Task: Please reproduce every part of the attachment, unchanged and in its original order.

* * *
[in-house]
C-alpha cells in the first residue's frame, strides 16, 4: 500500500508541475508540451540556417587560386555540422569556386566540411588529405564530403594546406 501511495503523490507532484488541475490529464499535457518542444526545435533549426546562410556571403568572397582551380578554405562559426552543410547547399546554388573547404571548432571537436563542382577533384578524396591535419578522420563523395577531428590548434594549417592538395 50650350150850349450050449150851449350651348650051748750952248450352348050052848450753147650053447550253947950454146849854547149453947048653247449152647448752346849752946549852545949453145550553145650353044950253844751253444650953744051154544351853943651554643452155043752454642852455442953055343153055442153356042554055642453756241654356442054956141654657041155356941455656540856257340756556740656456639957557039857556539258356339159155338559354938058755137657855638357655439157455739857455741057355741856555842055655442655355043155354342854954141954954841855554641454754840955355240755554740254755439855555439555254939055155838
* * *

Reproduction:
[in-house]
C-alpha cells in the first residue's frame, strides 16, 4: 500500500508541475508540451540556417587560386555540422569556386566540411588529405564530403594546406 501511495503523490507532484488541475490529464499535457518542444526545435533549426546562410556571403568572397582551380578554405562559426552543410547547399546554388573547404571548432571537436563542382577533384578524396591535419578522420563523395577531428590548434594549417592538395 50650350150850349450050449150851449350651348650051748750952248450352348050052848450753147650053447550253947950454146849854547149453947048653247449152647448752346849752946549852545949453145550553145650353044950253844751253444650953744051154544351853943651554643452155043752454642852455442953055343153055442153356042554055642453756241654356442054956141654657041155356941455656540856257340756556740656456639957557039857556539258356339159155338559354938058755137657855638357655439157455739857455741057355741856555842055655442655355043155354342854954141954954841855554641454754840955355240755554740254755439855555439555254939055155838